My grandfather, dear Poppy, told me long ago that if we aren't learning something new all the time we aren't growing. I took that to heart. But never more so than this last week when I learned to put together a newspaper. Yes, I've written hundreds of articles over the years. I was an education reporter for a year, business reporter for another year, city beat editor for two years, editorial writer on and off for many years. All local, the best journalism training grounds on earth. Learned a lot as magazine contributor as well, but that's another story. I know not to bury the lead, check quotes and pack a punch.

But this week I learned a whole new set of lessons.

An on-line newspaper is another thing entirely. A hybrid between a newspaper and a newsletter: features are brief, more space is devoted to event announcements and a lot of time is spent summarizing press releases that are way too long and terribly written. In three days I wrote roughly 10 short articles and re-wrote another 10 notices, as well as a sports recap, police blotter and recap from the district attorney's office. In between that I researched a few controversial subjects, hunting down comments from people hard to reach. I made sure there was adequate art to accompany key pieces and tried to obtain original photos to distinguish the newspaper from its print competitors. I directed the layout editor on what to delete, how to sequence stories and what headline to use in the email alert. There's a lot to being a one-woman show.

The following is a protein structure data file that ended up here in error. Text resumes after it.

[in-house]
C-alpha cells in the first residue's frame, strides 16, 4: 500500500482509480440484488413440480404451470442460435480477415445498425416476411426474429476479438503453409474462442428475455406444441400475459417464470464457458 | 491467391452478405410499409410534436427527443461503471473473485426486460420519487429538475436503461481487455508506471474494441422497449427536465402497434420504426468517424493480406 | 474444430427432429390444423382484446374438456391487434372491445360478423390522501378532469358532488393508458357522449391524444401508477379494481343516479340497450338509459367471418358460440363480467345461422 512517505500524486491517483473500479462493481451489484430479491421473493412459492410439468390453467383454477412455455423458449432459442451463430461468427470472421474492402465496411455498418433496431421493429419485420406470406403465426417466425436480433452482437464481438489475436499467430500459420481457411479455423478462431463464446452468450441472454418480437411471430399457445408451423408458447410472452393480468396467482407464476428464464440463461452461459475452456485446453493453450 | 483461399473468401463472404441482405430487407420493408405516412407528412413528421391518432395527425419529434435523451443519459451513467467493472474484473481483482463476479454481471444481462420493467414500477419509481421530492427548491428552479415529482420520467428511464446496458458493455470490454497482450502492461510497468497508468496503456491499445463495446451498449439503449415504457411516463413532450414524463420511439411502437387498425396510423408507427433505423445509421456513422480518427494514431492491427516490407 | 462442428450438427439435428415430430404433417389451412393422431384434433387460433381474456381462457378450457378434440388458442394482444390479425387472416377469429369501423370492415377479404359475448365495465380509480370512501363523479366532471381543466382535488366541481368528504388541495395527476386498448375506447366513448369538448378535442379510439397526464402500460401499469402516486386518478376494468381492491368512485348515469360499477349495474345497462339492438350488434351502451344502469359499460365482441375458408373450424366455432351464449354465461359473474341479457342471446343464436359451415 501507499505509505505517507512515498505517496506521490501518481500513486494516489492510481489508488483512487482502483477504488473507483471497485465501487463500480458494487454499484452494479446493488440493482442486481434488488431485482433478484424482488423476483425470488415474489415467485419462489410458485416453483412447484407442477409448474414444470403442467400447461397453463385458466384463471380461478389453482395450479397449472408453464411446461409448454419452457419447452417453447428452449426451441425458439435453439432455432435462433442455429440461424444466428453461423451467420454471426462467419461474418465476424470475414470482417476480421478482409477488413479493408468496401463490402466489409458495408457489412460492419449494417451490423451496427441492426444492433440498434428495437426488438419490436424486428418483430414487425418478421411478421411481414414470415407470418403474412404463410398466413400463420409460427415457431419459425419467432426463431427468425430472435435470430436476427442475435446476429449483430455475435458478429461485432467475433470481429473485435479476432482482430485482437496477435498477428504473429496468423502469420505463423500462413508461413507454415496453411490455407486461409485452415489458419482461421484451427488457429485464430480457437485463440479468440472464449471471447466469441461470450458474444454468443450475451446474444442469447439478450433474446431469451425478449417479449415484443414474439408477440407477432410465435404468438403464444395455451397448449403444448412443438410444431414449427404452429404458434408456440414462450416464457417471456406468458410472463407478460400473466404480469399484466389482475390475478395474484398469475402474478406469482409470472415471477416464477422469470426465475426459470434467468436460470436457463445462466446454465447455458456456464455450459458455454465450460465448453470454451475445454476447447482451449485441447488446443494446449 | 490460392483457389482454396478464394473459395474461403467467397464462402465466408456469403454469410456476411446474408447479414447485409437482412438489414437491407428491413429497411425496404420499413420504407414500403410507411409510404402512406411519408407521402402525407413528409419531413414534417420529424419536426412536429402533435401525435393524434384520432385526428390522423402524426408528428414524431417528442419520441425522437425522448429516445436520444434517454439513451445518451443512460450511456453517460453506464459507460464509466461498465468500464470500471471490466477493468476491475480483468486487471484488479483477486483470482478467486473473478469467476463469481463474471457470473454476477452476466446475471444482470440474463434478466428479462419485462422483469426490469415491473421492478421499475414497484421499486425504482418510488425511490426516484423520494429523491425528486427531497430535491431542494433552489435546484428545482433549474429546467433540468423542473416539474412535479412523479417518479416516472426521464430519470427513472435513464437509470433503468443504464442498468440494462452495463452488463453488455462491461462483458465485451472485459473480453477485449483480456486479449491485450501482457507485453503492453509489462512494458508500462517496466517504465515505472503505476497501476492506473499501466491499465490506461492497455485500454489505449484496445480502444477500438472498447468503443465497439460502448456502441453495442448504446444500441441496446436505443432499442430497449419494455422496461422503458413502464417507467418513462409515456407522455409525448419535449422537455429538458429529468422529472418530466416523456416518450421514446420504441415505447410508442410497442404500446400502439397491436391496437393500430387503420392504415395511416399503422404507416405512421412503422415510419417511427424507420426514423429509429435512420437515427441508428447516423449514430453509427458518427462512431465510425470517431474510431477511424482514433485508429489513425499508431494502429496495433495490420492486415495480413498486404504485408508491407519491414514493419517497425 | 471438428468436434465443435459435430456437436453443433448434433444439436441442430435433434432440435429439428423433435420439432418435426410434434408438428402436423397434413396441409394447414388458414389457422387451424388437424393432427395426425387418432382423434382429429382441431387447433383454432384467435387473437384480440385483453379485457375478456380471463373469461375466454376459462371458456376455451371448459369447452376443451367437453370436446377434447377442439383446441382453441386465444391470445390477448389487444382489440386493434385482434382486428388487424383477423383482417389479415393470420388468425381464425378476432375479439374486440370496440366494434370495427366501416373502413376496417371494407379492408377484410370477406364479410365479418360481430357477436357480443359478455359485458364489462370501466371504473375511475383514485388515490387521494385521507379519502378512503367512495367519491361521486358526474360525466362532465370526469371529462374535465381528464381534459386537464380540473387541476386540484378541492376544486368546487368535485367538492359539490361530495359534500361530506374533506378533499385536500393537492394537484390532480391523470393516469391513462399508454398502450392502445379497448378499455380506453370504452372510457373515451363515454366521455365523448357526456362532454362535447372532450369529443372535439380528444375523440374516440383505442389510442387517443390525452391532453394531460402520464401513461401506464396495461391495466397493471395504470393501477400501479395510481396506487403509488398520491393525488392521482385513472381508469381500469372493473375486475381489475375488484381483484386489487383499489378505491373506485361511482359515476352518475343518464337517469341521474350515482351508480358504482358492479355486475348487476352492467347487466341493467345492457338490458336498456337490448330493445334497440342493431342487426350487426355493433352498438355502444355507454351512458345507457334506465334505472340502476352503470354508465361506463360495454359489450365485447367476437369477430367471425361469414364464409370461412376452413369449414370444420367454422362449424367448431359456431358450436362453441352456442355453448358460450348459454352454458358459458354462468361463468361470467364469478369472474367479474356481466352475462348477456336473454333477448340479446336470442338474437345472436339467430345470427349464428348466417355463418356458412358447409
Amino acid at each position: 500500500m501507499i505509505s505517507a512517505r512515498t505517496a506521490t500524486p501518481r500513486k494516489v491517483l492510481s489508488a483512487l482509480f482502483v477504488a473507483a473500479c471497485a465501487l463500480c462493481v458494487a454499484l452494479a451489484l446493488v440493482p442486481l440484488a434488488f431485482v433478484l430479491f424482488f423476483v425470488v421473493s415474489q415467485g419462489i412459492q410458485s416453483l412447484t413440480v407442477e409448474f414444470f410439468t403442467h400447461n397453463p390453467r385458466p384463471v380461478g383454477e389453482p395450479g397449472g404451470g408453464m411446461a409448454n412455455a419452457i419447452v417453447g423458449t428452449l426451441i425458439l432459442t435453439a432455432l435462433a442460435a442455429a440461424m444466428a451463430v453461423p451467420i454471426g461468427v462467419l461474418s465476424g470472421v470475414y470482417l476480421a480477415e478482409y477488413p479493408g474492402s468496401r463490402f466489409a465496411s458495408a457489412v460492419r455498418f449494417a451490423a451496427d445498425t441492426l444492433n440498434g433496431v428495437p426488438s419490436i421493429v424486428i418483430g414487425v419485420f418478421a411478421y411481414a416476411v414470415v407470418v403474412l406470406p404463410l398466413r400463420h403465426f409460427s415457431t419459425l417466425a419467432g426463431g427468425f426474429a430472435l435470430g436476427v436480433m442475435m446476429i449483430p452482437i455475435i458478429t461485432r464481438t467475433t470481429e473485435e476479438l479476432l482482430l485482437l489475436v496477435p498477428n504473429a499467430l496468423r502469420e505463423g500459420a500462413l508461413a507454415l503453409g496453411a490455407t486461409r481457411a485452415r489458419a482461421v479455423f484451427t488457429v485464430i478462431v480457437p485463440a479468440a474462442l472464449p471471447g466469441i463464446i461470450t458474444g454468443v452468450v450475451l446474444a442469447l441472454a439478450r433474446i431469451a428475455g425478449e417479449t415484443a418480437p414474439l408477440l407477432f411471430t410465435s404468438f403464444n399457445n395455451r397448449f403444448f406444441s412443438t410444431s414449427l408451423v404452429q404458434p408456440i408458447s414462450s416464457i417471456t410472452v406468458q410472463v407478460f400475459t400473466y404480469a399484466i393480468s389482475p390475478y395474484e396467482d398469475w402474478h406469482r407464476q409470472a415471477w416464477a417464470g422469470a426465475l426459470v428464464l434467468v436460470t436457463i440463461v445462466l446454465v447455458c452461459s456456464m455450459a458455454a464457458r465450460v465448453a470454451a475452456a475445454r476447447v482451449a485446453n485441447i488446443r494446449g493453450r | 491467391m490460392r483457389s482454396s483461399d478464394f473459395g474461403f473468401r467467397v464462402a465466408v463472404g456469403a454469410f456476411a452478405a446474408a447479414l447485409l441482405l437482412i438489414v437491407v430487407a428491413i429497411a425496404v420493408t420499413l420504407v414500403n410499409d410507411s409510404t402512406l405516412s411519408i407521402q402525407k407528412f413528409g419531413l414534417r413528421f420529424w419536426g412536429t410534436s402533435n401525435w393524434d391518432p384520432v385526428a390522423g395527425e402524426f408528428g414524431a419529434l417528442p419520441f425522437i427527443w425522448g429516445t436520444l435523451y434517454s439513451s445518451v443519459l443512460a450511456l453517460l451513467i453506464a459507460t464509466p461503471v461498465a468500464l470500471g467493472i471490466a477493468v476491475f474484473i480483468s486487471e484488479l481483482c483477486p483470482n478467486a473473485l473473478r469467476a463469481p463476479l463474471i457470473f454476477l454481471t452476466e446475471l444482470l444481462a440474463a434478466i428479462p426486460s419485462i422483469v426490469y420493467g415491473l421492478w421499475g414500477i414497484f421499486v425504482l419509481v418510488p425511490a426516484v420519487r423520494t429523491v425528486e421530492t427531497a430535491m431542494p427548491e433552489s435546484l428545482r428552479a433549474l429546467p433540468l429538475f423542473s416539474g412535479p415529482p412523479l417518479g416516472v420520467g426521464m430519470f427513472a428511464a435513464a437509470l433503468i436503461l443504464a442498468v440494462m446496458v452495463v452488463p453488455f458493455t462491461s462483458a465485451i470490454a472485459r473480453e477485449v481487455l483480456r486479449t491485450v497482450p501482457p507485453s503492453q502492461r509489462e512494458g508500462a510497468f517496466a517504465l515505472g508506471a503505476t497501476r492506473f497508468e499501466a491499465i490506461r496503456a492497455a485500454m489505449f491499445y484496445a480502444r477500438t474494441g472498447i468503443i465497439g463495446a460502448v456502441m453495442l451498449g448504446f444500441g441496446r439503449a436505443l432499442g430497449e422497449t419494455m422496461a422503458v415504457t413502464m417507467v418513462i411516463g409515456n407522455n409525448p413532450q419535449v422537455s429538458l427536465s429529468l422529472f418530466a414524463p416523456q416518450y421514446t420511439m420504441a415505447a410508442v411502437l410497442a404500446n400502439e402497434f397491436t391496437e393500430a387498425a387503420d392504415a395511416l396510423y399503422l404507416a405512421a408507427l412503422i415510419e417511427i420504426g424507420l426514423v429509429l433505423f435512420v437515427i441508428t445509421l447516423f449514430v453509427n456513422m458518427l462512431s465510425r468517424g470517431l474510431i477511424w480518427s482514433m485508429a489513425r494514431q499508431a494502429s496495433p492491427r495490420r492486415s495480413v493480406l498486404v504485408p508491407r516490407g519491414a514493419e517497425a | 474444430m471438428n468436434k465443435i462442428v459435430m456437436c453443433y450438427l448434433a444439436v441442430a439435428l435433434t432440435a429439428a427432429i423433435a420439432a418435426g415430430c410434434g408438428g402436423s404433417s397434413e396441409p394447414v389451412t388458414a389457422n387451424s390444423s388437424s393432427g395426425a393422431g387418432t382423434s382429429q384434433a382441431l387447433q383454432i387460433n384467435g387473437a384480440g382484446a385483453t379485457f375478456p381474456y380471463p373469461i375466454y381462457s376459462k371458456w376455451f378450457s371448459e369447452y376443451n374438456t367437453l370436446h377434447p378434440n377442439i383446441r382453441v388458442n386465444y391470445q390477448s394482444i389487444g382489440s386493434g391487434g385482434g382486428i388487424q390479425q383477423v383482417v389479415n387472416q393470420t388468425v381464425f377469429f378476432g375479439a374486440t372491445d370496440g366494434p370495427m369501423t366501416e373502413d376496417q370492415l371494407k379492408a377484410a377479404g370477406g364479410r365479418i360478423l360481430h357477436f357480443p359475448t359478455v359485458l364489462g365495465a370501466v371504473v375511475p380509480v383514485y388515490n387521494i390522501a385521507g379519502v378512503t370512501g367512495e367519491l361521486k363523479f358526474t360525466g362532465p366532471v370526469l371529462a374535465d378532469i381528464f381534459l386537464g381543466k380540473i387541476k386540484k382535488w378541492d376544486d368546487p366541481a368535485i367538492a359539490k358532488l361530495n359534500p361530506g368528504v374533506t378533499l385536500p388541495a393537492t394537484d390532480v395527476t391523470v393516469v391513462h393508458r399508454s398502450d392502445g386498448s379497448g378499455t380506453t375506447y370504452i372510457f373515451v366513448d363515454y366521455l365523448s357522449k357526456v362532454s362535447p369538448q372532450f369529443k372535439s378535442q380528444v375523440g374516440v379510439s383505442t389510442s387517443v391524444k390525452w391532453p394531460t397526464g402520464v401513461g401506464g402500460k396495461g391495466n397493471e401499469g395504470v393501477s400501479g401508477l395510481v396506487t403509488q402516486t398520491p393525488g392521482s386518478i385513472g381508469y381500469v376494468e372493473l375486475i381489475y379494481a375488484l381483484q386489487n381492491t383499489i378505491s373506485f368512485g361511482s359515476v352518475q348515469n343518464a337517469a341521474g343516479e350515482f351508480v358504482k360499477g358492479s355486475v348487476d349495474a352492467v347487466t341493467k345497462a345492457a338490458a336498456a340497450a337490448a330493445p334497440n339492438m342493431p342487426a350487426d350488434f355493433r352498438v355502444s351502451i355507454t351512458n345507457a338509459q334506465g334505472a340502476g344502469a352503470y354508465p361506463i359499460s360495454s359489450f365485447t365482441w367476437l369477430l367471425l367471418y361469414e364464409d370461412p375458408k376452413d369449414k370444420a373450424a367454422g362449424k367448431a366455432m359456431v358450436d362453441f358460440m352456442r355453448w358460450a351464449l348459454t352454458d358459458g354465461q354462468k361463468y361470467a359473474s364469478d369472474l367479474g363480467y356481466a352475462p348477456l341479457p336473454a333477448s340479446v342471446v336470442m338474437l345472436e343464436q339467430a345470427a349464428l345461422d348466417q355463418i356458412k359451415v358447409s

Exhausting. Exhilarating. Fun. Frustrating. Most importantly, I learned some important lessons that will surely serve me well in the increasingly cyberspace- oriented land of journalism.

I'm glad I only have to do this for a month or so. This is not the way I imagined my semi-retirement. Still, I am grateful once again for the opportunity to reach beyond my own boundaries and perhaps contribute something in the process.

And, once again, my adopted home has presented me with an opportunity to make another mark and extend myself just a bit further into the lovely land called Laguna Beach. This place that has afforded me so much, and reminds me daily to always expect the unexpected. A lovely way to move forward into senior citizenship. Who knows what's next!

Check it out at www.stunewslaguna.com.

04 June 2010


Blue has always been a favorite color for me, and especially its purplish variants, although of late I am drawn more to acqua. My parents’ eyes were blue, as were Rusty’s, and my daughters. [Mine, though often thought to be blue, are actually green, but they take on a blue tinge from my frequent wearing of blue clothes.] I have always found blue to be both soothing and startling, not unlike the contrast here in California of lighter blue skies with deep blue waters.

Blue is both simple and complex. It falls on the color line. However, there are multiple meanings and multiple uses.

Bluestockings. Bluenotes. The blueline in hockey. The blueplate special. A blueprint. Blue ribbon…